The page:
Using Mount Vernon to Teach with Food
Food was a part of daily life at Mount Vernon, just as it is today. Thinking about food in terms of where it comes from, how it is prepared, and how it tastes can help create connections to George Washington and others who lived in the past. Food can help students relate to history in a new way: through their senses. Studying and preparing the foods that George Washington enjoyed, such as hoecakes and ice cream is a tasty way to make history come alive for students today.
The incorporation of food and recipes as primary sources should always include a discussion of the accessibility of ingredients. Over the past 300 years, technology and transportation have radically changed how food is moved, how it is preserved, and when it is available. Exploring the geographic distance or seasonal variations in food availability changes what we know about that eating experience.
Whenever possible, prepare a recipe for tasting. The flavor and texture of a dish can aide in the understanding of the palate and flavor preferences of a time period. Students may be surprised at how familiar, or how strange, the tastes might be. Students can also gain an understanding of the time and labor involved in making a dish, as well as the tools needed for its preparation, by cooking it themselves.
Combining a written source related to food (recipes, shopping lists, food ledgers) with the cooking tools and places where food was prepared and cooked allows for rich multi-sensory routes of inquiry into the 18th century.
Don’t forget about the drinks! The 18th-century global economies of hot chocolate, rum punch, and wine integrate the importation of sugar and exotic ingredients into historic narratives.
Life on George Washington’s plantation centered on producing food for consumption and sale in the most efficient and economical way possible. After he abandoned tobacco in 1767, the primary crop at Mount Vernon became wheat (which was ground into flour for baking and sale at the market). Kitchen gardens, cornfields, and orchards provided diverse seasonal vegetables that were processed and stored for consumption year round. Livestock such as cows, sheep, and hogs provided milk, mutton, and pork. The food grown at Mount Vernon fed hundreds of people each year including members of the Washington family, guests at Mount Vernon, and hired and enslaved individuals who labored on the estate.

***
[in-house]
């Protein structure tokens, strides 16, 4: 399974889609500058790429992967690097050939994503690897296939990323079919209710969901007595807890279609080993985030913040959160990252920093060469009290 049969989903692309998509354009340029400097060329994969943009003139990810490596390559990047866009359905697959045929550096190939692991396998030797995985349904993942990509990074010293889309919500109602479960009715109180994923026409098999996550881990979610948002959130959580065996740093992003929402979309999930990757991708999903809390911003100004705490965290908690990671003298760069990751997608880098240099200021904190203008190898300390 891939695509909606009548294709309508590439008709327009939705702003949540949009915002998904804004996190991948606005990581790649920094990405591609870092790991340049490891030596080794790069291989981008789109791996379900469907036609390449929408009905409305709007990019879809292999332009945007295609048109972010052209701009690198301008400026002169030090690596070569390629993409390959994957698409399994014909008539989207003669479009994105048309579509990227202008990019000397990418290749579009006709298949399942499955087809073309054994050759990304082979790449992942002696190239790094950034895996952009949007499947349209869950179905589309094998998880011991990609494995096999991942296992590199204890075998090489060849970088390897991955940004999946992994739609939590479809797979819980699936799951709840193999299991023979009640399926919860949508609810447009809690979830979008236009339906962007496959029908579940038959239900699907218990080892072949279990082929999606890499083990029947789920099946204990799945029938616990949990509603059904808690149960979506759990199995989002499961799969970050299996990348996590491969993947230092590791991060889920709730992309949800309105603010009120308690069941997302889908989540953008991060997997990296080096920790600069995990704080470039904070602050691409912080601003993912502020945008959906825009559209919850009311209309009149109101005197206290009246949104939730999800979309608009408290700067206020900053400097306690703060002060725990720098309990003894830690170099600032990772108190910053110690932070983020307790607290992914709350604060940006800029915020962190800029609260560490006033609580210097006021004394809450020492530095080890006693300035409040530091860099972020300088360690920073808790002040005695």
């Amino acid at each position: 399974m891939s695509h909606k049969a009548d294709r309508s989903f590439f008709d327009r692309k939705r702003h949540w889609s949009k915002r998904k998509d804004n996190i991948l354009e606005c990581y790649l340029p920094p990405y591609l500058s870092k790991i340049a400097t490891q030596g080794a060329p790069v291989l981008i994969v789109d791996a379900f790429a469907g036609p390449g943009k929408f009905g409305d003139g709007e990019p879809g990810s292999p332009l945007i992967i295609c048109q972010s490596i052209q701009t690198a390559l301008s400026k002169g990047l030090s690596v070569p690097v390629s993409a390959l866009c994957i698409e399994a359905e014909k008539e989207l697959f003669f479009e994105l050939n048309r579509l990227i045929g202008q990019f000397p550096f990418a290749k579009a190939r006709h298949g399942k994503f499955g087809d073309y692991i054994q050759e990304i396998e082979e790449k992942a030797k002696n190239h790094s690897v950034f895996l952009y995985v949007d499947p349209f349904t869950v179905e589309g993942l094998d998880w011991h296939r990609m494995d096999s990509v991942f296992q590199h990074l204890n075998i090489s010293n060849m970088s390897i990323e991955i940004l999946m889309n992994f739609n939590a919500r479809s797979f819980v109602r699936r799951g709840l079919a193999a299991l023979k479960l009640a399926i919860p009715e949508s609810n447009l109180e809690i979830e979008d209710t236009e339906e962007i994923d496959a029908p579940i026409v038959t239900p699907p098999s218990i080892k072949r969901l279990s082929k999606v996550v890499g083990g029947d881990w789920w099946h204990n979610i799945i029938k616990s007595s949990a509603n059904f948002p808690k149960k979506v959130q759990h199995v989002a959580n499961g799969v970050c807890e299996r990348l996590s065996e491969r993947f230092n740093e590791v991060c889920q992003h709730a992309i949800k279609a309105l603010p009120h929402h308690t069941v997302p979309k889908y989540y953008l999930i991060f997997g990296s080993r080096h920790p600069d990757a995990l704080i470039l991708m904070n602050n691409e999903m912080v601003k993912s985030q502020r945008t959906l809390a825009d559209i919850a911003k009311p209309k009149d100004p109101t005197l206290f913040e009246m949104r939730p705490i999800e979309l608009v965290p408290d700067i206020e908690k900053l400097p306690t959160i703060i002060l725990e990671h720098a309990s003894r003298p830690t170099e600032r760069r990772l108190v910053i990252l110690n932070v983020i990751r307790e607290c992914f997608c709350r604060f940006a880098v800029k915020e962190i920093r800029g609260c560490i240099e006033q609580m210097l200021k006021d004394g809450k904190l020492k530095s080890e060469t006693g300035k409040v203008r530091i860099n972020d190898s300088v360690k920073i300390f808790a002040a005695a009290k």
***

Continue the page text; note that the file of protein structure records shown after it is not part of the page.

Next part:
Guests to the estate left written accounts of their experiences dining at Mount Vernon. Dinner at a Virginia plantation home was an opportunity to display the wealth of the plantation through the abundance and diversity of the food served. A list of the dishes in just one course could be staggering and dinner could last for hours. The meat and vegetable course might highlight wild game as well as one of Martha Washington’s hams while also highlighting freshly picked produce from the garden. Second-course sweets such as baked pies, ice cream, and Martha’s Great Cake demonstrated the Washingtons’ access to exotic ingredients like sugar and various spices in addition to the plantation-grown contribution of fruit. The skills of the enslaved and hired cooks were also on display during dinner through the new, fashionable, and complex recipes served at dinner.
Based on historical records, historians know that enslaved adults with work assignments on George Washington’s five farms were given a daily ration of 1 quart of cornmeal and 5-8 ounces of salted fish. Sometimes supplemental rations such as buttermilk and fresh or salted pork were also provided. This written documentation provides valuable information, but it does not tell the full story. Archeological research of the house where many enslaved families lived at Mount Vernon recovered bones from hundreds of domesticated and wild animals and evidence of vegetables and fruits. We know that enslaved people on Washington’s five farms were allowed to use land near their dwellings for garden plots and they were allowed to raise chickens and ducks for eggs and poultry. Some of the food they produced was sold at the market in Alexandria, or directly to the Washington family. The proceeds from these sales belonged to the enslaved person who sold the good and could be used to purchase additional food, small trinkets, or other products at the market.
The pervasive nature of the myth that George Washington chopped down a cherry tree has tied the life and legacy of Washington to the cherry. While Washington had cherry trees at Mount Vernon there is no record of him chopping one down in his youth.